XXI.

(1) The burden of the desert of the sea . . .--The title of the prophecy is obviously taken from the catch-word of "the desert" that follows. The "sea" has been explained (1) as the Euphrates, just as in Isaiah 18:2; Isaiah 19:5, it appears as used of the Nile (Cheyne). (2) As pointing to the surging flood of the mingled myriads of its population. (3) Xenophon's description of the whole plain of the Euphrates, intersected by marshes and lakes, as looking like a sea affords, perhaps, a better explanation.

As whirlwinds in the south . . .--The "South" (or Negeb) is here, as elsewhere, the special name of the country lying south of Judah. The tempests of the region seem to have been proverbial (Zechariah 9:14; Jeremiah 4:11; Jeremiah 13:24; Hosea 13:15).

So it cometh.--The absence of a subject to the verb gives the opening words a terrible vagueness. Something is coming "from the wilderness, a terrible land," beyond it. The "wilderness" in this case is clearly the Arabian desert, through part of which the Euphrates flows. The context determines the "terrible land" as that of Elam and Media.

Verses 1-10. - THE BURDEN OF THE DESERT OF THE SEA. This is a short and somewhat vague, but highly poetic, "burden of Babylon" It is probably an earlier prophecy than Isaiah 13. and 14, and perhaps the first revelation made to Isaiah with respect to the fall of the great Chaldean capital. It exhibits no consciousness of the fact that Babylon is Judah's predestined destroyer, and is expressive rather of sympathy (vers. 3, 4) than of triumph. Among recent critics, some suppose it to refer to Sargon's capture of the city in B.C. 710; but the objection to this view, from the entire absence of all reference to Assyria as the conquering power, and the mention of "Elam" and "Media" in her place, is absolutely fatal to it. There can be no reasonable doubt that the same siege is intended as in Isaiah 13, where also Media is mentioned (ver. 17); and there are no real grounds for questioning that the event of which the prophet is made cognizant is that siege and capture of Babylon by Cyrus the Great which destroyed the Babylonian empire. Verse 1. - The desert of the sea. The Isaianic authorship of this title is doubtful, since "the desert of the sea" is an expression elsewhere wholly unknown to biblical writers. Some regard "the sea" as the Euphrates, in which case "the desert of the sea" may be the waste tract west of the Euphrates, extending thence to the eastern borders of Palestine. As whirlwinds in the south pass through; rather, as whirlwinds in the south country, sweeping along. The "south country" is that immediately to the south of Judaea. Its liability to whirlwinds is noticed in Zechariah 9:14 and in Job 37:9 (compare Major Palmer's 'Sinai,' p. 33). It cometh. What cometh? Dr. Kay says, "God's visitation;" Rosenmüller, "a numerous army." But is it not rather the "grievous vision" of the next verse? From the desert. The great desert bounding Palestine on the east - a truly "terrible land." Across this, as coming from Baby-Ionia to Palestine, seemed to rush the vision which it was given to the prophet to see. 21:1-10 Babylon was a flat country, abundantly watered. The destruction of Babylon, so often prophesied of by Isaiah, was typical of the destruction of the great foe of the New Testament church, foretold in the Revelation. To the poor oppressed captives it would be welcome news; to the proud oppressors it would be grievous. Let this check vain mirth and sensual pleasures, that we know not in what heaviness the mirth may end. Here is the alarm given to Babylon, when forced by Cyrus. An ass and a camel seem to be the symbols of the Medes and Persians. Babylon's idols shall be so far from protecting her, that they shall be broken down. True believers are the corn of God's floor; hypocrites are but as chaff and straw, with which the wheat is now mixed, but from which it shall be separated. The corn of God's floor must expect to be threshed by afflictions and persecutions. God's Israel of old was afflicted. Even then God owns it is his still. In all events concerning the church, past, present, and to come, we must look to God, who has power to do any thing for his church, and grace to do every thing that is for her good.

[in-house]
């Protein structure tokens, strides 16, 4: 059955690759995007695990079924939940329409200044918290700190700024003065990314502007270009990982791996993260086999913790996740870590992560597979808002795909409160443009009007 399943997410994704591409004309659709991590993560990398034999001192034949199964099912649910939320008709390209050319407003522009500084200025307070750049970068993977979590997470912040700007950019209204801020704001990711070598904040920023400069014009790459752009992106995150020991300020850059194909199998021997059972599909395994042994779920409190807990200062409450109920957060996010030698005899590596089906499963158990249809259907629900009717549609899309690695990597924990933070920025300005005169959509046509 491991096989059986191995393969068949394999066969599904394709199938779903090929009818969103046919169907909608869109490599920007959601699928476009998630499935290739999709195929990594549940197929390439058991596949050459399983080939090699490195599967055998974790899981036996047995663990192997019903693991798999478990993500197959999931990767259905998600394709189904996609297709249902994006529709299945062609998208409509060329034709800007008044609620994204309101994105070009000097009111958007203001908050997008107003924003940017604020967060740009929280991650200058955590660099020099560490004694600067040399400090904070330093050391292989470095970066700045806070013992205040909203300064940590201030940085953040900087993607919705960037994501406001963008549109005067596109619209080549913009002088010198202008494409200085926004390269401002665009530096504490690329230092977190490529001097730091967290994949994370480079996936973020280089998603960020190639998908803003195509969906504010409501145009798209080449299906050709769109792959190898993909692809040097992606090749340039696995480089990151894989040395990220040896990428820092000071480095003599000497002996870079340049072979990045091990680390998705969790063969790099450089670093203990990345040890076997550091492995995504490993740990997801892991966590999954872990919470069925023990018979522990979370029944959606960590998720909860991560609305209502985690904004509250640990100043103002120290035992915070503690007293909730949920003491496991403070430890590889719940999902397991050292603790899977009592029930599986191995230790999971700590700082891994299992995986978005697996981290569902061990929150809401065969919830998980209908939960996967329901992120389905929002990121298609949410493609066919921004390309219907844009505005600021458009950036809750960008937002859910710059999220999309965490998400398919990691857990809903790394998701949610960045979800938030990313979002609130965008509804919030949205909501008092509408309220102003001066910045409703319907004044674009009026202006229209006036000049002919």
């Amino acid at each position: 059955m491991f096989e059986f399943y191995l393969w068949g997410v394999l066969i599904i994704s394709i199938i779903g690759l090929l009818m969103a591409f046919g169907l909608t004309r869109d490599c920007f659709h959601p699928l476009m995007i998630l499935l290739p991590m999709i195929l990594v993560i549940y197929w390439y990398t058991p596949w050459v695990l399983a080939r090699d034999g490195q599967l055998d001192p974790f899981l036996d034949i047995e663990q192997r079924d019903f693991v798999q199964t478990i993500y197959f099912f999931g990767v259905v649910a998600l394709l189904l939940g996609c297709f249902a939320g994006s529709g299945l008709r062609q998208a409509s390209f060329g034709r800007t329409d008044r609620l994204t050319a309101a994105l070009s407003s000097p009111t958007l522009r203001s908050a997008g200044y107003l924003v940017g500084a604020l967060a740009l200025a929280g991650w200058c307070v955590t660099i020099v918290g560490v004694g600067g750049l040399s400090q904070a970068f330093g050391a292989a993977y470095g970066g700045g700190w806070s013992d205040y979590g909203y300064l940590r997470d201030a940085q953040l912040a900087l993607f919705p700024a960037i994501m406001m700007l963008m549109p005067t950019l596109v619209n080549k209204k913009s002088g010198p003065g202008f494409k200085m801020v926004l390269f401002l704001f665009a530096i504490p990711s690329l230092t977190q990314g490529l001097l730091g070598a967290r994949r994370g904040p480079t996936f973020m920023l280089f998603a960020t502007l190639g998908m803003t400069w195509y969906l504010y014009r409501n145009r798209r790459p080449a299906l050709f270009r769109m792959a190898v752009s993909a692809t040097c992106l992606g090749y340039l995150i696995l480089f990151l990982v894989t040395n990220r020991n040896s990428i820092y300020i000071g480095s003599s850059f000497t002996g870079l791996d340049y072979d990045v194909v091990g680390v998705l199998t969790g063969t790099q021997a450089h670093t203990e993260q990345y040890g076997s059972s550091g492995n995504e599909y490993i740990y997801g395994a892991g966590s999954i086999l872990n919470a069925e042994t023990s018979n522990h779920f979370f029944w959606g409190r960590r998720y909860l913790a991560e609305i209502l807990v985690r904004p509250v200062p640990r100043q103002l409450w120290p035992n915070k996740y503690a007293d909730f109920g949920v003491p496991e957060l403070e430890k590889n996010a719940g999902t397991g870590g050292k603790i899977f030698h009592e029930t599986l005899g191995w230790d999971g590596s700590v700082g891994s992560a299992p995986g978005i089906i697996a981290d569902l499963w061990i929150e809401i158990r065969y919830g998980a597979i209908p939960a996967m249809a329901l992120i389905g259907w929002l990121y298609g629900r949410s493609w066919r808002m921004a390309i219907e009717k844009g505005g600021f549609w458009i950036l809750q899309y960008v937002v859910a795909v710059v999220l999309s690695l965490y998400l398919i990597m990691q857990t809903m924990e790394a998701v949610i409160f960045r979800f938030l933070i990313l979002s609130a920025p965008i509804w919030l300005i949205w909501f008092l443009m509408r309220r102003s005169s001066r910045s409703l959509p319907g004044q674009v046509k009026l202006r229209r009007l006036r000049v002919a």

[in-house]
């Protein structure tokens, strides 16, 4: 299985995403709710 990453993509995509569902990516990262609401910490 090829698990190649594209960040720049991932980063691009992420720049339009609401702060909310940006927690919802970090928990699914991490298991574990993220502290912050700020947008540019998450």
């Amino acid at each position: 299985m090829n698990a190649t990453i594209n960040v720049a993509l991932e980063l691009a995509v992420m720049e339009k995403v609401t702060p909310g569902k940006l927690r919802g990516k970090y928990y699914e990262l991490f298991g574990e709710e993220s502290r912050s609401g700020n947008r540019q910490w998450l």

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Alphabetical: a An As by comes concerning Desert from in invader It land Like Negev of on oracle Sea southland sweep sweeping terrifying terror the through whirlwinds wilderness windstorms